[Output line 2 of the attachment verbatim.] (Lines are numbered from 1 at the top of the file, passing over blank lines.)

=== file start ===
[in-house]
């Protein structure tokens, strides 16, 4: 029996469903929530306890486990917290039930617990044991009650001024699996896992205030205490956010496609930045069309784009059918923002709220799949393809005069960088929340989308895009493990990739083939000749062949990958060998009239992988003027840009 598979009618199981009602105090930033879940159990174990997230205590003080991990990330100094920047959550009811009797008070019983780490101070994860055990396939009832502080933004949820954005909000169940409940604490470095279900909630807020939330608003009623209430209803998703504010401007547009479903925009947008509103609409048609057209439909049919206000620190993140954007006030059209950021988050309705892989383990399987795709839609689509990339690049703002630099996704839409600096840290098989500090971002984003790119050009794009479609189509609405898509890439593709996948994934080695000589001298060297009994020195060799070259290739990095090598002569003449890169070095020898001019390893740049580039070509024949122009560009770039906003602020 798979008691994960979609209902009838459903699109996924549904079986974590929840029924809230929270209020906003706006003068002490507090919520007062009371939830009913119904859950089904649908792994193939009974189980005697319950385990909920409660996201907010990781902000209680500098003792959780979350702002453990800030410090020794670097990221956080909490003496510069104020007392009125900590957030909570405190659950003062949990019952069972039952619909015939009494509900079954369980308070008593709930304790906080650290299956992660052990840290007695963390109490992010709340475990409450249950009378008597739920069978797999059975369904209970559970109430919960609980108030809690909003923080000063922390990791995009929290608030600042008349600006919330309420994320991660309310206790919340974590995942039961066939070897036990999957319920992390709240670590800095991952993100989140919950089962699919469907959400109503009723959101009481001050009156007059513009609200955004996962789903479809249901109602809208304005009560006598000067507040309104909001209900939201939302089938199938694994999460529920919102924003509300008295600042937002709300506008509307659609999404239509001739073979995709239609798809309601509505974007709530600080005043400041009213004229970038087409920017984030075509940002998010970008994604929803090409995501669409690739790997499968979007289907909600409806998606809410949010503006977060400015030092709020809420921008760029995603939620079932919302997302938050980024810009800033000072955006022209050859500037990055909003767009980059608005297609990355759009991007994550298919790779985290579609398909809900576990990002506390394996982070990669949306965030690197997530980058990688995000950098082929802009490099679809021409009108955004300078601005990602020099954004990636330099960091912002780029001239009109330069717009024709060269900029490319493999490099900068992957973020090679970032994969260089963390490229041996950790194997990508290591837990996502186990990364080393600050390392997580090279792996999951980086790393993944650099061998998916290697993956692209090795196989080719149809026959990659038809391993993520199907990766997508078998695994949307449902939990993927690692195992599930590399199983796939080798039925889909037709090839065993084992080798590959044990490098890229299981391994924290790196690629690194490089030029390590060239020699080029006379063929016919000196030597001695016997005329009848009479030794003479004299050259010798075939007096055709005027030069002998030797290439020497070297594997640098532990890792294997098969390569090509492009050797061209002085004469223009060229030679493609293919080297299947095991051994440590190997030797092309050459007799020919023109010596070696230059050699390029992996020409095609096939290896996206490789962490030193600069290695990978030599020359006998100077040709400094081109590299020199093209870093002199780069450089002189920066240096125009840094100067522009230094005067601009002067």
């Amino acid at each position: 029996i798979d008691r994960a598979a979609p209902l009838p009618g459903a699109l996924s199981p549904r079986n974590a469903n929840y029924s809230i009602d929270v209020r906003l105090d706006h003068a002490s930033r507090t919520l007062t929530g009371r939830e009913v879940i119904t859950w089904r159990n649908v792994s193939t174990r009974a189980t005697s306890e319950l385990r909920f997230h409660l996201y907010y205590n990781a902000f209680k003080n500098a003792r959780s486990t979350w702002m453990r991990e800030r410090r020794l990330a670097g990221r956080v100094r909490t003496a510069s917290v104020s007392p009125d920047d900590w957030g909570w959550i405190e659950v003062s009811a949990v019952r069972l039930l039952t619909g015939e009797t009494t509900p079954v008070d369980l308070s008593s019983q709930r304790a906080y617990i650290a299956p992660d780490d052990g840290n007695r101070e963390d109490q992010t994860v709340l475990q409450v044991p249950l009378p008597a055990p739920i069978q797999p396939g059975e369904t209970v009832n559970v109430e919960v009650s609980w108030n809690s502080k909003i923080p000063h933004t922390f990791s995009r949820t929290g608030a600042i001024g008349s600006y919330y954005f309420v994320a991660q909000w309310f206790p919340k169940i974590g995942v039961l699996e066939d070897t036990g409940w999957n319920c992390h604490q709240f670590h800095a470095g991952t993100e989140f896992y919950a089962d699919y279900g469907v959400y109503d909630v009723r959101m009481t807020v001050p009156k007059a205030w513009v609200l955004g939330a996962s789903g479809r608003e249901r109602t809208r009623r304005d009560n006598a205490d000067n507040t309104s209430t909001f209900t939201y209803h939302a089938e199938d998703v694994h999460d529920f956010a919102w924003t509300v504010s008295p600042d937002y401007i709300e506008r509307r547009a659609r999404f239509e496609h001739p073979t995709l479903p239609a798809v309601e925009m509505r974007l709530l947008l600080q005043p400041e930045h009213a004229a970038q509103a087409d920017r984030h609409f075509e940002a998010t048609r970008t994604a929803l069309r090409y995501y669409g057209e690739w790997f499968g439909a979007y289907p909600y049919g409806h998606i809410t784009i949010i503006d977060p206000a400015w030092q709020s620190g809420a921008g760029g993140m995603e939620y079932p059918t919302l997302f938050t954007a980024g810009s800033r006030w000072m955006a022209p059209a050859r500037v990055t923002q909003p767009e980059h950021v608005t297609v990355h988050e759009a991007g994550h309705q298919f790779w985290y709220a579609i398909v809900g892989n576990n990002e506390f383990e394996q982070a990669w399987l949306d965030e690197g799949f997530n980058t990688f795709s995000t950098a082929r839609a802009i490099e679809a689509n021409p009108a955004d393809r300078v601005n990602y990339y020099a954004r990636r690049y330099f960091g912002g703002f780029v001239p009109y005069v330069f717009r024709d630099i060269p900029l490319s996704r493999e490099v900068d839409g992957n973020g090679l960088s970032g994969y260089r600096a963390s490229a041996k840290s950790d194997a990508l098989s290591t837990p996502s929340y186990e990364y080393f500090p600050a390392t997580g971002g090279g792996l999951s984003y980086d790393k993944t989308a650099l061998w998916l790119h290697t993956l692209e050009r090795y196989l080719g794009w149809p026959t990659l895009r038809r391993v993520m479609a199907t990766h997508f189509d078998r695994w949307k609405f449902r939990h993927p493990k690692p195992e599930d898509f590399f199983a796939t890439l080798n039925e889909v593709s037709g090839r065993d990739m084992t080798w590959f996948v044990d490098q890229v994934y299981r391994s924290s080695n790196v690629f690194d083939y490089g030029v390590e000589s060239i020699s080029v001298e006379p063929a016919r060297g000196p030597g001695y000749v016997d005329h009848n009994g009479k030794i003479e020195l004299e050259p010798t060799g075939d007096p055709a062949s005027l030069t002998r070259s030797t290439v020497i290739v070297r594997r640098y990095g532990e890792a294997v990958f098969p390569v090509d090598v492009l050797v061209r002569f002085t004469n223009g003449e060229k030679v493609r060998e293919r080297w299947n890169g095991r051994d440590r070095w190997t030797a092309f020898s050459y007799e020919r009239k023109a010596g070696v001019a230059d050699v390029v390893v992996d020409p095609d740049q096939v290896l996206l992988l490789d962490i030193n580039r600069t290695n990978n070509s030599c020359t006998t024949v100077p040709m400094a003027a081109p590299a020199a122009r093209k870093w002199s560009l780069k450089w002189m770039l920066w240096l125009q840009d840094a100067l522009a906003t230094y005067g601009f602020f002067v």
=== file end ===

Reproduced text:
């Protein structure tokens, strides 16, 4: 029996469903929530306890486990917290039930617990044991009650001024699996896992205030205490956010496609930045069309784009059918923002709220799949393809005069960088929340989308895009493990990739083939000749062949990958060998009239992988003027840009 598979009618199981009602105090930033879940159990174990997230205590003080991990990330100094920047959550009811009797008070019983780490101070994860055990396939009832502080933004949820954005909000169940409940604490470095279900909630807020939330608003009623209430209803998703504010401007547009479903925009947008509103609409048609057209439909049919206000620190993140954007006030059209950021988050309705892989383990399987795709839609689509990339690049703002630099996704839409600096840290098989500090971002984003790119050009794009479609189509609405898509890439593709996948994934080695000589001298060297009994020195060799070259290739990095090598002569003449890169070095020898001019390893740049580039070509024949122009560009770039906003602020 798979008691994960979609209902009838459903699109996924549904079986974590929840029924809230929270209020906003706006003068002490507090919520007062009371939830009913119904859950089904649908792994193939009974189980005697319950385990909920409660996201907010990781902000209680500098003792959780979350702002453990800030410090020794670097990221956080909490003496510069104020007392009125900590957030909570405190659950003062949990019952069972039952619909015939009494509900079954369980308070008593709930304790906080650290299956992660052990840290007695963390109490992010709340475990409450249950009378008597739920069978797999059975369904209970559970109430919960609980108030809690909003923080000063922390990791995009929290608030600042008349600006919330309420994320991660309310206790919340974590995942039961066939070897036990999957319920992390709240670590800095991952993100989140919950089962699919469907959400109503009723959101009481001050009156007059513009609200955004996962789903479809249901109602809208304005009560006598000067507040309104909001209900939201939302089938199938694994999460529920919102924003509300008295600042937002709300506008509307659609999404239509001739073979995709239609798809309601509505974007709530600080005043400041009213004229970038087409920017984030075509940002998010970008994604929803090409995501669409690739790997499968979007289907909600409806998606809410949010503006977060400015030092709020809420921008760029995603939620079932919302997302938050980024810009800033000072955006022209050859500037990055909003767009980059608005297609990355759009991007994550298919790779985290579609398909809900576990990002506390394996982070990669949306965030690197997530980058990688995000950098082929802009490099679809021409009108955004300078601005990602020099954004990636330099960091912002780029001239009109330069717009024709060269900029490319493999490099900068992957973020090679970032994969260089963390490229041996950790194997990508290591837990996502186990990364080393600050390392997580090279792996999951980086790393993944650099061998998916290697993956692209090795196989080719149809026959990659038809391993993520199907990766997508078998695994949307449902939990993927690692195992599930590399199983796939080798039925889909037709090839065993084992080798590959044990490098890229299981391994924290790196690629690194490089030029390590060239020699080029006379063929016919000196030597001695016997005329009848009479030794003479004299050259010798075939007096055709005027030069002998030797290439020497070297594997640098532990890792294997098969390569090509492009050797061209002085004469223009060229030679493609293919080297299947095991051994440590190997030797092309050459007799020919023109010596070696230059050699390029992996020409095609096939290896996206490789962490030193600069290695990978030599020359006998100077040709400094081109590299020199093209870093002199780069450089002189920066240096125009840094100067522009230094005067601009002067």